Leaders within the two faiths, meeting at Yale this week, acknowledge dangers of prejudice, pledge to work toward mutual understanding.
New Haven, Conn. – In a three-day conference this week, Christian and Muslim leaders from around the world began shaping their own role in reducing tensions and restoring a sense of hope among their followers.With unusual candor and good will, the group of 140 clergy and religious scholars meeting at Yale University in New Haven, Conn., sought common ground between the faiths and touched on some of the most contentious issues.”[O]urs is an effort to ensure that religions heal rather than wound, nourish the human soul rather than poison human relations,” they said Thursday in a closing conference statement.
The global gathering was the first in response to “A Common Word between Us and You,” the open letter from 138 Muslim leaders to all Christian churches urging dialogue on the basis of the shared principles of loving God and loving one’s neighbor. But as some reminded them, many of the faithful are far from applying those values in everyday life.
Prince Ghazi bin Muhammad of Jordan, an author of A Common Word, spoke in opening remarks of the large numbers on both sides who admit to prejudice against the other, and of the dehumanization and demonizing that is a regular practice. This is what Hutus and Tutsis did to one another before the genocide in Rwanda, and what was done to Jews before the Holocaust, he warned, suggesting that sparks from another terrorist attack or war could unleash new horrors.
Recognizing that to live together in peace, much less love one another, requires greater understanding between the faiths, the conference focused primarily on theological discussion on “who we are and what we think.” As they talked about concepts of God or sacred texts or who is one’s neighbor, sheikhs and ayatollahs and pastors and professors (and occasionally rabbis) spoke frankly about commonalities and differences.
Together they “affirmed the unity … of God and God’s merciful love as infinite, eternal and embracing all things,” as well as the mutual respect and freedom of religion due to all. But in what one participant called “comfortable candor,” they differed over such matters as the Christian concepts of the Trinity and original sin, views of Jesus, and why Muslims do not think of God as Father.
They just touched on difficult issues such as proselytizing, the Israeli-Palestinian conflict, and religious freedom and persecution, but left the in-depth discussion – the real test – for later gatherings.
In a quip that captured the tone of informal and formal sessions, Prince Bola Ajibola of Nigeria praised the group for “dining but not whining together. It’s an achievement,” he said.
The conferees did commit to practical steps, including setting a week every year when Muslim and Christian clergy would preach about the good in the other tradition, and creating a website for books recommended by Christians on Christianity and Muslims on Islam appropriate for people of different ages. A study guide on frequently asked questions about the two faiths will be published. They also pledged to carry the Common Word message back to their constituents and congregations.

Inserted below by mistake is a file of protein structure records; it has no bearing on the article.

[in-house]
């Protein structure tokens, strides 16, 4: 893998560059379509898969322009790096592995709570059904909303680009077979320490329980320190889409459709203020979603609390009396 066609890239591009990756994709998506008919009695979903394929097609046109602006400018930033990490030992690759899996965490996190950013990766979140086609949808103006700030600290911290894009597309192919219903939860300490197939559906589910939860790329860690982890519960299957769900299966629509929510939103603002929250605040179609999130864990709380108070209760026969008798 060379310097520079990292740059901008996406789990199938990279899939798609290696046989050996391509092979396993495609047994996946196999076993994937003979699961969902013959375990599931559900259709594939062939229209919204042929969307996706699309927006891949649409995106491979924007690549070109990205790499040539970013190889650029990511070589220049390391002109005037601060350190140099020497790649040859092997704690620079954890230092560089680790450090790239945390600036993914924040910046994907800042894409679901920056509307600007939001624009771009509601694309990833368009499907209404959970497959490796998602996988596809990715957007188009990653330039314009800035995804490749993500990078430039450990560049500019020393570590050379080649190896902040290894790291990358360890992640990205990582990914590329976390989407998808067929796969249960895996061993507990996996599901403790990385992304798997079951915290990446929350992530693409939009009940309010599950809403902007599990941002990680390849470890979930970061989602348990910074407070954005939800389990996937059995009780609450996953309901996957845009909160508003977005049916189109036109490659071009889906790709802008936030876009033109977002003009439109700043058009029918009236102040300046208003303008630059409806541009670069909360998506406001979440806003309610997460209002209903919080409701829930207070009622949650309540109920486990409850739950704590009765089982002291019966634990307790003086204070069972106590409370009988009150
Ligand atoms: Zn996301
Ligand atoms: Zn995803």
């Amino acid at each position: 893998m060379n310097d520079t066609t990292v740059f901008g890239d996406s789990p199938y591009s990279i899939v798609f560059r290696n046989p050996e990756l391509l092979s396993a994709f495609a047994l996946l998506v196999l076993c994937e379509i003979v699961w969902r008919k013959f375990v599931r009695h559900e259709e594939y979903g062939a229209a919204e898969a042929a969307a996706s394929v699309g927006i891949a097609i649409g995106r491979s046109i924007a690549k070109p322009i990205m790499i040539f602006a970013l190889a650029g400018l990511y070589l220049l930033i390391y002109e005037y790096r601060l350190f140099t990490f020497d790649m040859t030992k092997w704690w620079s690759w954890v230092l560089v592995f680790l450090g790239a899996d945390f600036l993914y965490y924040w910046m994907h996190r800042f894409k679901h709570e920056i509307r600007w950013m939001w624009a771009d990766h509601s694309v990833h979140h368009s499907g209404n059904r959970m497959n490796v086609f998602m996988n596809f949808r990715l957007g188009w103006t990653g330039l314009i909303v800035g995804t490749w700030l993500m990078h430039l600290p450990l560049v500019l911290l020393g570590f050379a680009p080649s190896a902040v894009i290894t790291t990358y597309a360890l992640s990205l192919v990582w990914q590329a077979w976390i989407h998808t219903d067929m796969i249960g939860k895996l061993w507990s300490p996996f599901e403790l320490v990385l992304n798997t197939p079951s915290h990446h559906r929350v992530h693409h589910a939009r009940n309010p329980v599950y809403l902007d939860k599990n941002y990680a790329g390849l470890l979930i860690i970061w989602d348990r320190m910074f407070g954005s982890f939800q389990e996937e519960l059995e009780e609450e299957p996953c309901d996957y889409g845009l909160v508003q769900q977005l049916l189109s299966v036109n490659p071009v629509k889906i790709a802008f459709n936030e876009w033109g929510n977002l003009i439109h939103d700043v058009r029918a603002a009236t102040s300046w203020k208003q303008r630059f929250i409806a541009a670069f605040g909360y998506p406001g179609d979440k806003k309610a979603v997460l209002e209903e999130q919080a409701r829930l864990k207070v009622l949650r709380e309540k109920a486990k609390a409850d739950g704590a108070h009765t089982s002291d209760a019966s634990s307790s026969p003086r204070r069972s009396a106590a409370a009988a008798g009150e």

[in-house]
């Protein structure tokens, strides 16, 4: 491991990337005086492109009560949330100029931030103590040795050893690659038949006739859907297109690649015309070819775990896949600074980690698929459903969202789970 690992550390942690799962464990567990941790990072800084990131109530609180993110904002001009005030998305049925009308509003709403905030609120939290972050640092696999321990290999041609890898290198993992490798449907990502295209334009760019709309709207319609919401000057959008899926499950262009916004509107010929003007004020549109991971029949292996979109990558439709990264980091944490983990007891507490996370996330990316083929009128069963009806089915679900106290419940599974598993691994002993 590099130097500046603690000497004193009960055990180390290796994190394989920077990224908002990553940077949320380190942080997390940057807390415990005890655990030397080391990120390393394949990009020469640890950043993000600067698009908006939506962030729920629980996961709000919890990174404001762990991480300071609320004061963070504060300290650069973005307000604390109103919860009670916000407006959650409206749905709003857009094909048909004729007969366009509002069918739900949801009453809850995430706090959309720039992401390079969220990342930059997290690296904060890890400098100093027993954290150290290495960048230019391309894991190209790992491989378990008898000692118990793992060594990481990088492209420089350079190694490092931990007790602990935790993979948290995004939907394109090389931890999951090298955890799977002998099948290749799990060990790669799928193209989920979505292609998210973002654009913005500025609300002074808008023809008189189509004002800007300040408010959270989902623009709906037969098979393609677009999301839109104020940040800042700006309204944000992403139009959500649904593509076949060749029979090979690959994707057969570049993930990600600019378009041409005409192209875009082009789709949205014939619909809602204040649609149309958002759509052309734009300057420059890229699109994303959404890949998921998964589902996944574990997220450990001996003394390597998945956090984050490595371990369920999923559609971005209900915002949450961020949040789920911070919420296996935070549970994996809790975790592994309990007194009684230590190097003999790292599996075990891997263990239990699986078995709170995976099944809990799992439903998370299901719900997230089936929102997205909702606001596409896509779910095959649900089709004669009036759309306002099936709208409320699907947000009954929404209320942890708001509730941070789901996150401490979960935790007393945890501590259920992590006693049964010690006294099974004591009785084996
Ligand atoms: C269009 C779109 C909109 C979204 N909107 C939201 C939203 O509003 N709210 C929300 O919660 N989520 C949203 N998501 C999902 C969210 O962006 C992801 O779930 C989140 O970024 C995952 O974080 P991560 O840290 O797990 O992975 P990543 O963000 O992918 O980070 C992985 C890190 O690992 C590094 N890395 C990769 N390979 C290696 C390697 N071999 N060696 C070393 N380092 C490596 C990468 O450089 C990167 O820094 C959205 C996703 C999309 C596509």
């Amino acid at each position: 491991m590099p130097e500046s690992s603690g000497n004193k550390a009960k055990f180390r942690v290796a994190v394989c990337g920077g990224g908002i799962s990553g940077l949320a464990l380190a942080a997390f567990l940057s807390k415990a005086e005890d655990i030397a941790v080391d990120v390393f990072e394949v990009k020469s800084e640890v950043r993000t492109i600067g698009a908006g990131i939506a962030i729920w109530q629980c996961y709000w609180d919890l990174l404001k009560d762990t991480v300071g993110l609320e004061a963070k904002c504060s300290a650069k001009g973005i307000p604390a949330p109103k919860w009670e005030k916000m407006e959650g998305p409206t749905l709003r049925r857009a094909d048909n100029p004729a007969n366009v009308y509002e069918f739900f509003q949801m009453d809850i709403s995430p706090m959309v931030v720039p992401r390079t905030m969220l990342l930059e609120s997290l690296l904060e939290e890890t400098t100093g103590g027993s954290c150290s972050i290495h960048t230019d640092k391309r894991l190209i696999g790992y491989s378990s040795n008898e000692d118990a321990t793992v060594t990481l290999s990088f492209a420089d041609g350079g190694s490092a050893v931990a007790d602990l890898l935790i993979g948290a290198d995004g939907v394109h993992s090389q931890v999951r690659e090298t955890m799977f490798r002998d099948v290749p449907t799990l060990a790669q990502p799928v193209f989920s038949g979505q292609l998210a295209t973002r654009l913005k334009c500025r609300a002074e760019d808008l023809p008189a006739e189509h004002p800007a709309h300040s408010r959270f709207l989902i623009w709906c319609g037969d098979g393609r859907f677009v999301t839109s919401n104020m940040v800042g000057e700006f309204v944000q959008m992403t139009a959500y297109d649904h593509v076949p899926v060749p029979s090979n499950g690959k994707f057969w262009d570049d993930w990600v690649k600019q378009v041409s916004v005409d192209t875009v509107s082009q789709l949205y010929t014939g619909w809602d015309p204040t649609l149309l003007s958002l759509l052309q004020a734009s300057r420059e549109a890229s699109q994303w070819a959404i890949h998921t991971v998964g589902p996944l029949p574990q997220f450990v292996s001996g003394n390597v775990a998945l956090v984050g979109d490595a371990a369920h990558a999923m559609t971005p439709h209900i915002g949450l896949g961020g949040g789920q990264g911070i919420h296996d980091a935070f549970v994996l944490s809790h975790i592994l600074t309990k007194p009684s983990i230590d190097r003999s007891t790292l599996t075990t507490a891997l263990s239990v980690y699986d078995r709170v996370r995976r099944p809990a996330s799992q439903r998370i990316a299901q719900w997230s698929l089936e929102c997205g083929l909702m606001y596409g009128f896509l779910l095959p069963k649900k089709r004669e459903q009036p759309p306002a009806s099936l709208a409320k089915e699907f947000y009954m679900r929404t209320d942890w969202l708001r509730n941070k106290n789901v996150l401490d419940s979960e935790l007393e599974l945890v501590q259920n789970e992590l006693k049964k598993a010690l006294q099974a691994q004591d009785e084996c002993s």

Al Qaeda issued a threat this week against engaging in interfaith activity (saying King Abdullah of Saudi Arabia should be killed for his recent conference in Madrid). The conferees denounced the threat in their statement, saying “dialogue is not a departure from faith; it is … an essential tool in the quest for the common good.”
Several speakers confirmed the benefits of interfaith work. Dalia Mogahed of the Gallup organization, who wears a hijab, recalled how her family moved from Cincinnati to Pittsburgh on Sept. 12, 2001. “We were terrified to go out of the house,” she said. But when they got the courage to go to Friday prayer at the mosque in their new neighborhood, they found that half the congregation was non-Muslim and had come in solidarity. “It was due to the mosque’s decade of interfaith involvement.”
Leith Anderson, president of the National Association of Evangelicals, told of a retired Christian farmer in the Midwest who frequently railed against Muslims, though he had never met one. When he was invited to visit Jordan for two weeks on an interfaith venture, he accepted. The time spent with families there changed his attitude to one of respect, said the Rev. Mr. Anderson.
One speaker described a Christian bishop in Tanzania who found his prayer life and ministry were transformed when he decided to follow the example of a Muslim friend by getting up at 4:00 each morning to pray.
The most important aspect of interfaith gatherings, many say, is developing relationships. “It’s easy for Muslims or Christians to criticize the other, but once you’ve got a friend, you find what you might say doesn’t fit that person,” says Dudley Woodberry of Fuller Theological Seminary, an evangelical school in Pasadena, Calif.
Even Evangelicals were surprised by the large number of their group attending the conference. “The response to Common Word has been mixed” in the community, says Don Wagner, who teaches at North Park University in Chicago. Some Evangelicals have been vocal in their antagonism toward Islam, while others simply question the purposes of interfaith dialogue. Dr. Wagner is participating in a smaller Evangelical-Muslim dialogue that is planning its third conference.
Sayeed Syeed, director of interfaith relations for the Islamic Society of North America, has several projects under way with Christians and Jews, and Europeans are visiting to learn from their activities. The Yale conference is part of “a major paradigm shift in Christian-Muslim relations,” he says.
Given the challenges of the new millennium, he adds, “everyone is looking for new answers.”